The Straight Grain

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May 2009

The Straight Grain
Volume 30, Number 9

In this Issue:
Events
Announcements
Kudos
Forestry in the News
Links to other departments

The STRAIGHT GRAIN is a weekly newsletter for the College of Forest Resources community. Please submit notices for THE STRAIGHT GRAIN to Cecilia Paul (cece@u.washington.edu), by 10:30 a.m. Thursdays. Back issues of the STRAIGHT GRAIN are available online.

EVENTS FOR WEEKS BEGINNING MAY 30. Check out the CFR events calendar for a complete list of upcoming seminars, conferences, lectures, and other public events.

SATURDAY, 30 MAY UWBG PUBLIC EDUCATION UWBG,CUH,DOUGLAS 10 AM-1 PM
Introduction to Botanical Watercolor, Louise Smith, Botanical Artist.

SATURDAY, 30 MAY VOLUNTEER OPPORTUNITY RENTON/MAPLE VALLEY 9 AM-1 PM
Join Friends of the Cedar River Watershed at the King County Greenhouse and Nursery to help pot plants for use in parks and
restoration sites across King County.

MONDAY, 1 JUNE AYPE EXHIBITS SUZALLO/ALLEN LIBRARY
Three Alaska-Yukon-Pacific Exposition exhibits open June 1 at Suzzallo/Allen Library.

MONDAY, 1 JUNE UWBG PROFESSIONAL EDUCATION UWBG,CUH 9 AM-12:30 PM
"Effects of Soil Amendments and Biologicals on Plant Pathogens," Olaf Ribeiro, Ribeiro Tree Evaluations, Inc.

MONDAY, 1 JUNE FACULTY MEETING ANDERSON 22 10:30-11:30 AM
CFR faculty meeting.

MONDAY, 1 JUNE WILDLIFE SEMINAR PHYS-ASTR A118 3:30-4:30 PM
"Lead Shot Poisoning in Swans: Sources of pellets within Whatcom County, WA and Sumas Prairie, BC," Michael Smith, UW College of Forest Resources.

MONDAY, 1 JUNE YELLOWSTONE FIELD TRIP TALKS ANDERSON 22 7 PM
"Yellowstone Ecosystem Management: Ravens, wolves, and bears," ESRM 459 student presentations.

TUESDAY, 2 JUNE WATER CENTER SEMINAR ANDERSON 223 8:30-9:20 AM
"Evaluating US Army Corps of Engineers Water Projects: Aiding decisions with cost-benefit analysis," Julie Vano, UW Department of Civil and Environmental Engineering and Tyler Blake Davis, UW Evans School of Public Affairs.

TUESDAY, 2 JUNE ESRM CAPSTONE PRESENTATIONS ANDERSON 22 1:30-5 PM
ESMR 495/496 student capstone presentations: "Disease Transmission in Large Mammals," Valerie Madison; "NEPA for the 21st
Century," Daniel Brody; "Estimating Ecosystem Services of Urban Parks Using LiDAR," B. Neuhaus; "Black Abalone Ecology and
Microhabitat Selection Regime," K.C. Kerr; "Planting Strip Pilot Project," Blair Scott; and "Amphibian Survey in Discovery Park," Thess Angevine, Megan Davis, Hunter Schulz, and Tuan Trong.

TUESDAY, 2 JUNE PROVOST TOWN HALL JOHNSON 102 3:30 PM
Provost Phyllis Wise invites UW faculty, staff, and students to join her to discuss the accomplishments and budgetary challenges of the current academic year and to look forward to the UW's future.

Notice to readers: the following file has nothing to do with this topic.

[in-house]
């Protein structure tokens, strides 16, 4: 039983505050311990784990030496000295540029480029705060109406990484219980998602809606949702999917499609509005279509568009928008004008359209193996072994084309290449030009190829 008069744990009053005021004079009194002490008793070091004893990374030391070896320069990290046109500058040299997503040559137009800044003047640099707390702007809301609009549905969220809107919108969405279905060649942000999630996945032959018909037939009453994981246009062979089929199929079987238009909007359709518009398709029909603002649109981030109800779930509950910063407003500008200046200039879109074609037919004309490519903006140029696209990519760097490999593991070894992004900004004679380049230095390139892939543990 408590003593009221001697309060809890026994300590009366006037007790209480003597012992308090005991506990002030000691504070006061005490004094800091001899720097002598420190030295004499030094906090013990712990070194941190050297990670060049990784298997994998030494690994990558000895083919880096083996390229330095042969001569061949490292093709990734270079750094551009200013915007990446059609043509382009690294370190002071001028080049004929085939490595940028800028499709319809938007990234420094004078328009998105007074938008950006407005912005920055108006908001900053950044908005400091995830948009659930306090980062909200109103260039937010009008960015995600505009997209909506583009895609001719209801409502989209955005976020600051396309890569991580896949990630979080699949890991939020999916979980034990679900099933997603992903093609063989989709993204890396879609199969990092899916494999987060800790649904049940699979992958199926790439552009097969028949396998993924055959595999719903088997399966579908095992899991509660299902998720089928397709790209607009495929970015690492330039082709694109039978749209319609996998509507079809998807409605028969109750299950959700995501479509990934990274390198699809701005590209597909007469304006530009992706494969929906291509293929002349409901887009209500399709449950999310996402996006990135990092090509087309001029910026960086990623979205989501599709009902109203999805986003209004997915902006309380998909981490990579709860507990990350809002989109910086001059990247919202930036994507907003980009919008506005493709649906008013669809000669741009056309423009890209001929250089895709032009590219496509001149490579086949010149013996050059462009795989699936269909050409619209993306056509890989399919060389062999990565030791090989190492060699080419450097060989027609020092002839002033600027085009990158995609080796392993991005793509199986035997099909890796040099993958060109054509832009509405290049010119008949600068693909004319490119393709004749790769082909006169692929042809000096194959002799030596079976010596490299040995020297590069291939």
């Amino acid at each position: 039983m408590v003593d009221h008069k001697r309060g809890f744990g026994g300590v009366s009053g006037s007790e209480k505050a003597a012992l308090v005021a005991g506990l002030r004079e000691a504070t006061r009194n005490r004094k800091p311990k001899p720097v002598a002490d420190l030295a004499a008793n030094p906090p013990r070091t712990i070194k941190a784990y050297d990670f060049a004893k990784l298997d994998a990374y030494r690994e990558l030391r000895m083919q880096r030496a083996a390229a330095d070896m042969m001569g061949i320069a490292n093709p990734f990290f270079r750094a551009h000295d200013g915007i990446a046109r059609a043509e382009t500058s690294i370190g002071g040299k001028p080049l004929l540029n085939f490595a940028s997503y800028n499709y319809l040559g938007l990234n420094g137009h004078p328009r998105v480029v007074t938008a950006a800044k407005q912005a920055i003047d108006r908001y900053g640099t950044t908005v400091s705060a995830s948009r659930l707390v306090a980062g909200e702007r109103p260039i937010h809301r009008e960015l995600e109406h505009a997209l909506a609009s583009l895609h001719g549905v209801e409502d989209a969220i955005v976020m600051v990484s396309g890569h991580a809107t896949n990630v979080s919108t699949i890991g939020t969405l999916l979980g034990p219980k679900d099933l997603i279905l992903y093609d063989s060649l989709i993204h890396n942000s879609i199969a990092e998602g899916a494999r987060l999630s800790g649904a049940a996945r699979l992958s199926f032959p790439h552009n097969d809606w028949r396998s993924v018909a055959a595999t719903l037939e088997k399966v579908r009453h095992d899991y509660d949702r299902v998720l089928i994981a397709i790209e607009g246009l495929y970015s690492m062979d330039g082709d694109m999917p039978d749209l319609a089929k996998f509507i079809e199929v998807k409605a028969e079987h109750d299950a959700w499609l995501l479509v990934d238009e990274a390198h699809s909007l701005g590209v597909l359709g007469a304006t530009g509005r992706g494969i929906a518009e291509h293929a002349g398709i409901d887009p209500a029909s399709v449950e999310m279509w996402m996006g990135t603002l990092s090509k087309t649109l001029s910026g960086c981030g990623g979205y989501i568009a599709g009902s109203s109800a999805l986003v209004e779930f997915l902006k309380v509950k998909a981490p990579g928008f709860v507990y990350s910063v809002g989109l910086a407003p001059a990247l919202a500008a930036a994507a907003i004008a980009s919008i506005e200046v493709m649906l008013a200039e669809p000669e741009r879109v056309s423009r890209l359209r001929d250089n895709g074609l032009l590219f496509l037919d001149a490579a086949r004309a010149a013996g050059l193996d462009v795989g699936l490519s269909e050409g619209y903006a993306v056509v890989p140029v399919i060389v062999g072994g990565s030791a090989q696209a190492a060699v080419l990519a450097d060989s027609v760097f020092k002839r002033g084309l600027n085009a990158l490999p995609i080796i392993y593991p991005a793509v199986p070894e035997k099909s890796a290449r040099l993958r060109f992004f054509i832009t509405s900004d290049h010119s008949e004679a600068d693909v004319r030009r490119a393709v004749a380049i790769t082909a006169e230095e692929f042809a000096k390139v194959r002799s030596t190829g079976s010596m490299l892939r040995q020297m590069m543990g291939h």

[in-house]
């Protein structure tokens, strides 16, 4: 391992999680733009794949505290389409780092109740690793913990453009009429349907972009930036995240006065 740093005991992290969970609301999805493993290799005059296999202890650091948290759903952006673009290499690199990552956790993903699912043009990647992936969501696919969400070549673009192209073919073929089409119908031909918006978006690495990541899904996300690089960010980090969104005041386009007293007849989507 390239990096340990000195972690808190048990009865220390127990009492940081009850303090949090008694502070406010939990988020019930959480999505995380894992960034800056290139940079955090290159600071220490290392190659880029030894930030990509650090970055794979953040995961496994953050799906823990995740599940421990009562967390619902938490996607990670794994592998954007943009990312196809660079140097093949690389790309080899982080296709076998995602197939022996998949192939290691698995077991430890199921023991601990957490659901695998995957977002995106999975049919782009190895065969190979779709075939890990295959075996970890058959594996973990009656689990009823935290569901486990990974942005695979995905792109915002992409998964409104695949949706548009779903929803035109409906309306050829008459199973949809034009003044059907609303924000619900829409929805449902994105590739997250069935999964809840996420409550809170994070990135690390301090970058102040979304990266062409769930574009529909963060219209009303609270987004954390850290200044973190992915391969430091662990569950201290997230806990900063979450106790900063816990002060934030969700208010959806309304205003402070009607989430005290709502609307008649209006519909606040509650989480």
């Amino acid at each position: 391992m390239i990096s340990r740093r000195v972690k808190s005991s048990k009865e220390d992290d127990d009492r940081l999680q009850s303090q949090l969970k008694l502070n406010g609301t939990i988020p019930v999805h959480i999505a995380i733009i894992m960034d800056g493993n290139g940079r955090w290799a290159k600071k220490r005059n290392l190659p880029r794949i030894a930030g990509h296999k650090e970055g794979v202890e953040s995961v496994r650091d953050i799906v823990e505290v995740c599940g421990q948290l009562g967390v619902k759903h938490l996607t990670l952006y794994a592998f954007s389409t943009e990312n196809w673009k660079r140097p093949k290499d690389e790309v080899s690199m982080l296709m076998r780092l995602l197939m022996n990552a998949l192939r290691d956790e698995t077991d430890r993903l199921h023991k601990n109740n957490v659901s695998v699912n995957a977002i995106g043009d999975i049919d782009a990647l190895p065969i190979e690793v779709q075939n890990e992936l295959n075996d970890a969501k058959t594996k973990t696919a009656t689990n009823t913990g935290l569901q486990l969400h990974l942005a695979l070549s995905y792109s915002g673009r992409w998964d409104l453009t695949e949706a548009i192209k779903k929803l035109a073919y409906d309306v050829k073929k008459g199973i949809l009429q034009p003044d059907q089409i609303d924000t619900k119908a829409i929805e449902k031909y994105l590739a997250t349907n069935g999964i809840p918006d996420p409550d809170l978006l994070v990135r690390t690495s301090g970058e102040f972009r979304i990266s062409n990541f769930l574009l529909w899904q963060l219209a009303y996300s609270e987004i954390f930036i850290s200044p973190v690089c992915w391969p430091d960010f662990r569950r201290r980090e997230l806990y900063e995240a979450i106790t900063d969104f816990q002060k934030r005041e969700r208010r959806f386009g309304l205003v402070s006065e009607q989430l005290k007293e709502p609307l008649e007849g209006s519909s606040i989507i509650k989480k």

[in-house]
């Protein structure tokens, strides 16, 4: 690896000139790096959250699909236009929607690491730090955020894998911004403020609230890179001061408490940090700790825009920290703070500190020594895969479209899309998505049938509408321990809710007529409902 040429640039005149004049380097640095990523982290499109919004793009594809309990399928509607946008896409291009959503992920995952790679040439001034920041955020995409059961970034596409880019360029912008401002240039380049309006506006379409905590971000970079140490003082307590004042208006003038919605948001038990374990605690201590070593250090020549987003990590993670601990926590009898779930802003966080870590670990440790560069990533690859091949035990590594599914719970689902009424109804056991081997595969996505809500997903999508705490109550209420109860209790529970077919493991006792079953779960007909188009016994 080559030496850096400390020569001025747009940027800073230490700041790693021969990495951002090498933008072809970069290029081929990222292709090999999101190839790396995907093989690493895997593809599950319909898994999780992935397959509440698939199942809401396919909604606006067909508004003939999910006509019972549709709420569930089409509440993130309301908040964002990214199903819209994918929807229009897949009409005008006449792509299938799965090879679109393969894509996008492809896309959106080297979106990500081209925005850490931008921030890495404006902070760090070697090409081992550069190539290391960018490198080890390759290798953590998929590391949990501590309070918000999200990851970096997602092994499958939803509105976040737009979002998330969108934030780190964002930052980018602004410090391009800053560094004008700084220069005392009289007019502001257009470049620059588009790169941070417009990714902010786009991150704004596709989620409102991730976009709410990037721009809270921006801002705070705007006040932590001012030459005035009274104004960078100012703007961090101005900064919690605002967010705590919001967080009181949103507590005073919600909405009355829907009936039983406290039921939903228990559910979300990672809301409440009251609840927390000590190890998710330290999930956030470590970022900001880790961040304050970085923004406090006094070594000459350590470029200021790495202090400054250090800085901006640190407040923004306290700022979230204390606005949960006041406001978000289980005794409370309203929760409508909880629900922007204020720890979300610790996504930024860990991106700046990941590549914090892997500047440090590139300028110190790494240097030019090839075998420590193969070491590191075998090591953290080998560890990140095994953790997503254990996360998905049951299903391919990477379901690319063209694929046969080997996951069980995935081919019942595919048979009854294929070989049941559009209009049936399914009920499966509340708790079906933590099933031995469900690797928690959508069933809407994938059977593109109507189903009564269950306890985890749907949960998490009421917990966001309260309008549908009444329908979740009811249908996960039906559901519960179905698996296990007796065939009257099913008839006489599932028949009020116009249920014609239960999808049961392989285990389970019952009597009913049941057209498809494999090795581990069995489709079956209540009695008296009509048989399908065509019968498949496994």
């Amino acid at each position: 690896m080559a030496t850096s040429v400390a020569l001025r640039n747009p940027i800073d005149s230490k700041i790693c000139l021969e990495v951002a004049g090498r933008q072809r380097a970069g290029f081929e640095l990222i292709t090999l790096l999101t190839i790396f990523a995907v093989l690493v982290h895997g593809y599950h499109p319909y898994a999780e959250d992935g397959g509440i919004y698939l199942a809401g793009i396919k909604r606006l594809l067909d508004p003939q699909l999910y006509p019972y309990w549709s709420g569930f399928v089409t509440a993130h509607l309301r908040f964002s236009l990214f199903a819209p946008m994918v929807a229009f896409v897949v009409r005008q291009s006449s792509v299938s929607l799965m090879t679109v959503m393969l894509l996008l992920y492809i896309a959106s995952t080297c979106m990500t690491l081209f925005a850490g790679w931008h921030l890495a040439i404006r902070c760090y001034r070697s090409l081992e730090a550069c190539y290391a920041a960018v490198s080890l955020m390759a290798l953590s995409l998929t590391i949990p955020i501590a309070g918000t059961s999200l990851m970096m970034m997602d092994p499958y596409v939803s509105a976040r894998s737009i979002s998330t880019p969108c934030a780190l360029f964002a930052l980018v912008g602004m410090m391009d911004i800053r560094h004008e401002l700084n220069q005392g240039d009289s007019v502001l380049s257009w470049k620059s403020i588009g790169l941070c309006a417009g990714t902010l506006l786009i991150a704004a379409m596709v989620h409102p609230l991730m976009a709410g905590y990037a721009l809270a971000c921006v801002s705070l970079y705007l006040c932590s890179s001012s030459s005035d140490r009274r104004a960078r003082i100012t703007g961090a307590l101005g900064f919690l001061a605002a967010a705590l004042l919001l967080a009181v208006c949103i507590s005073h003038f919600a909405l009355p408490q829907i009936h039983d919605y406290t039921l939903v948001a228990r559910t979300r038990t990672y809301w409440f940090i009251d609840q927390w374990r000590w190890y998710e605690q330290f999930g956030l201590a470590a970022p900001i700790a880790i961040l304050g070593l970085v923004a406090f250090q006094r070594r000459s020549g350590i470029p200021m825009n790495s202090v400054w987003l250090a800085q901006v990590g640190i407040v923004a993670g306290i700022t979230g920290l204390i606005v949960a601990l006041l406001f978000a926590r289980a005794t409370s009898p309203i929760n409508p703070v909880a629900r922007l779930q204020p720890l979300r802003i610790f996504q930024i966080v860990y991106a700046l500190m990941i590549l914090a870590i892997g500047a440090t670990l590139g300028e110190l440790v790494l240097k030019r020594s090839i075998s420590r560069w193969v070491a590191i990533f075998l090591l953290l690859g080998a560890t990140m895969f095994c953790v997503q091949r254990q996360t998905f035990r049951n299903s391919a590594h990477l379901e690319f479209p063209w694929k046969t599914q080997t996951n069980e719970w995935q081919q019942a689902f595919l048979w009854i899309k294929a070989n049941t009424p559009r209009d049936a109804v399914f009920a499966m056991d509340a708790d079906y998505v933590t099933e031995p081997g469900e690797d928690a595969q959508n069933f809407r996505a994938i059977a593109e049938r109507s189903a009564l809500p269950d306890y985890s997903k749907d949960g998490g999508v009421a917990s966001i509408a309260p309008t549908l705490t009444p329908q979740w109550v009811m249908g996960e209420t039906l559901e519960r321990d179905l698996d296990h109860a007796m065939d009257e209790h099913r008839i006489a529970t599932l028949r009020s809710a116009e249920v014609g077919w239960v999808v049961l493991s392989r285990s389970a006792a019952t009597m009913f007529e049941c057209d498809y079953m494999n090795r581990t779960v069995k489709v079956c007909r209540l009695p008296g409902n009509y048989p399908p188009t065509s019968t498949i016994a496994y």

TUESDAY, 2 JUNE BIOLOGY SEMINAR PHYS/ASTR A102 4 PM
Biology Department Seminar, "Insights from a Biology Education Researcher in a Biology Department: Research on making
undergraduate biology accessible for all students," Kimberly Tanner, San Francisco State University.

TUESDAY, 2 JUNE SCIENCE ON TAP T.S. MCHUGH'S 7:30 PM
Science on Tap, A Seattle Science Cafe, presents "Using a Volunteer-based Sampling Network to Evaluate Cooking Spices and Chemicals in Puget Sound," Rick Keil, UW School of Oceanography.

WEDNESDAY, 3 JUNE BIODIVERSITY COUNCIL LACEY, WA 9 AM
WA Biodiversity Council Meeting. Open to the public. Agenda includes election of officers and executive committee, approval of the Council budget, and work plan for 2009-2011, policy discussions on advancing the Habitat Connectivity Initiative and presentations on two of the early action projects, the biodiversity scorecard (CFR's Steven Walters will present) and hands-on biodiversity education.

WEDNESDAY, 3 JUNE ESRM CAPSTONE PRESENTATIONS AND 22 10:30-11:30 AM
ESMR 495/496 student capstone presentations: "Effects of Wildlife Populations on Seedling Mortality," Jesse McCarty; and "Stand Management Effects on Mule Deer," Matt Weintraub.

WEDNESDAY, 3 JUNE AUDUBON SOCIETY CLASS UWBG,CUH,DOUBLAS 7-9 PM
"Hummingbirds of Western Washington: Biology and identification," Dan Harville.

WEDNESDAY, 4 JUNE URBAN FORESTRY CONFERENCE PORTLAND, OR 8 AM-4 PM
Oregon Urban Forestry Conference, "Urban Forests, Healthy Watersheds, and Sustainable Development." Keynote address by CFR alum Roger Hoesterey (BA 1980).

THURSDAY, 4 JUNE NOAA SCIENCE OPEN HOUSE UWBG,CUH 8:30 AM-3 PM
"Recovering Puget Sound: Progress in marine environmental models," sponsored by NOAA NW Fisheries Science Center.

TUESDAY, 4 JUNE PHD FINAL EXAM ANDERSON 22 9 AM
"Rates, Causes and Correlates of Tree Mortality in Old-growth Forests of the Western Cascade Range," Andrew Larson; Committee Chair: Jerry Franklin.

THURSDAY, 4 JUNE MS DEFENSE UWBG,CUH ISAACSON 12 PM
"Measuring Plant Anatomical Response to the Urban Environment of Seattle versus the Rural Environment of Forks, Washington," Nicole Hackman; Committee Chair: Soo Kim.

THURSDAY, 4 JUNE UW-REN SYMPOSIUM UWBG,CUH 6-8 PM
UW-REN capstone project presentations.

THURSDAY, 4 JUNE SOUND CONVERSATIONS SEATTLE AQUARIUM 7 PM
"Earth's Last Frontier: Dispatches from the ocean's floor," John Delaney, UW School of Oceanography.

FRIDAY, 5 JUNE MS DEFENSE UWBG,CUH,DOUGLAS 11 AM
"Garry Oak Restoration in Central Washington: Planting technique evaluation and preliminary target identification through stand characterization," Laura Blume; Committee Chair: Jon Bakker.

FRIDAY, 5 JUNE MS DEFENSE ANDERSON 22 2:30 PM